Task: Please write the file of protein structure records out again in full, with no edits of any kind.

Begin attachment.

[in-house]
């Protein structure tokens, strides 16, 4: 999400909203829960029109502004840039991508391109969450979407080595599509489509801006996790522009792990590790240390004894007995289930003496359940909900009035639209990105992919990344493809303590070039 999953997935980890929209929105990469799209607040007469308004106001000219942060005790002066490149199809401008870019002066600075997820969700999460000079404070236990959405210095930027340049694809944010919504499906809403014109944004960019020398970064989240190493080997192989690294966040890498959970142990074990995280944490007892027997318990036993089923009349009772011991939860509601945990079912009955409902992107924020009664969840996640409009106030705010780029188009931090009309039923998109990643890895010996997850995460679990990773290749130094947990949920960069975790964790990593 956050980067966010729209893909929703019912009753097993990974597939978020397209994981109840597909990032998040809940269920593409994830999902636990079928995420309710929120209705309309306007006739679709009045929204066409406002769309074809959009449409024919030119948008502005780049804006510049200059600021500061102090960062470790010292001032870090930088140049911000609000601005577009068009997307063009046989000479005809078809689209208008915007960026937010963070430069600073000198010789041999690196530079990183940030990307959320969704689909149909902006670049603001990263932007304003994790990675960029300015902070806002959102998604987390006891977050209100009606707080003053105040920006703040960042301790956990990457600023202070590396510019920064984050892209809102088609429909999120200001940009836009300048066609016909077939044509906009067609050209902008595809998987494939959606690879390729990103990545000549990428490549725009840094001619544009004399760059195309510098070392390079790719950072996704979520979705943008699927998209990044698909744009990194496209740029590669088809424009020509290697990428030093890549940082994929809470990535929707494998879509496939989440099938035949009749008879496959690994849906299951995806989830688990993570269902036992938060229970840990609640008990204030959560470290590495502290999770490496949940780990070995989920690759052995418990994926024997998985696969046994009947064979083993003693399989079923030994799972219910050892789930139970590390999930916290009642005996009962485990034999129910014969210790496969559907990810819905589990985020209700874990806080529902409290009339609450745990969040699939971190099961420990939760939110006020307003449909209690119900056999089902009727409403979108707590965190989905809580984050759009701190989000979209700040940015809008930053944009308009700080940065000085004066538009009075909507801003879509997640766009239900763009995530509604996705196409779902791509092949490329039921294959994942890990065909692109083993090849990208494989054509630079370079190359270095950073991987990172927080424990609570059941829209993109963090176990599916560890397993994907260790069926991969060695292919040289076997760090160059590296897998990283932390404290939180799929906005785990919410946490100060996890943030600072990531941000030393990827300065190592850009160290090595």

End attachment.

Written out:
[in-house]
């Protein structure tokens, strides 16, 4: 999400909203829960029109502004840039991508391109969450979407080595599509489509801006996790522009792990590790240390004894007995289930003496359940909900009035639209990105992919990344493809303590070039 999953997935980890929209929105990469799209607040007469308004106001000219942060005790002066490149199809401008870019002066600075997820969700999460000079404070236990959405210095930027340049694809944010919504499906809403014109944004960019020398970064989240190493080997192989690294966040890498959970142990074990995280944490007892027997318990036993089923009349009772011991939860509601945990079912009955409902992107924020009664969840996640409009106030705010780029188009931090009309039923998109990643890895010996997850995460679990990773290749130094947990949920960069975790964790990593 956050980067966010729209893909929703019912009753097993990974597939978020397209994981109840597909990032998040809940269920593409994830999902636990079928995420309710929120209705309309306007006739679709009045929204066409406002769309074809959009449409024919030119948008502005780049804006510049200059600021500061102090960062470790010292001032870090930088140049911000609000601005577009068009997307063009046989000479005809078809689209208008915007960026937010963070430069600073000198010789041999690196530079990183940030990307959320969704689909149909902006670049603001990263932007304003994790990675960029300015902070806002959102998604987390006891977050209100009606707080003053105040920006703040960042301790956990990457600023202070590396510019920064984050892209809102088609429909999120200001940009836009300048066609016909077939044509906009067609050209902008595809998987494939959606690879390729990103990545000549990428490549725009840094001619544009004399760059195309510098070392390079790719950072996704979520979705943008699927998209990044698909744009990194496209740029590669088809424009020509290697990428030093890549940082994929809470990535929707494998879509496939989440099938035949009749008879496959690994849906299951995806989830688990993570269902036992938060229970840990609640008990204030959560470290590495502290999770490496949940780990070995989920690759052995418990994926024997998985696969046994009947064979083993003693399989079923030994799972219910050892789930139970590390999930916290009642005996009962485990034999129910014969210790496969559907990810819905589990985020209700874990806080529902409290009339609450745990969040699939971190099961420990939760939110006020307003449909209690119900056999089902009727409403979108707590965190989905809580984050759009701190989000979209700040940015809008930053944009308009700080940065000085004066538009009075909507801003879509997640766009239900763009995530509604996705196409779902791509092949490329039921294959994942890990065909692109083993090849990208494989054509630079370079190359270095950073991987990172927080424990609570059941829209993109963090176990599916560890397993994907260790069926991969060695292919040289076997760090160059590296897998990283932390404290939180799929906005785990919410946490100060996890943030600072990531941000030393990827300065190592850009160290090595």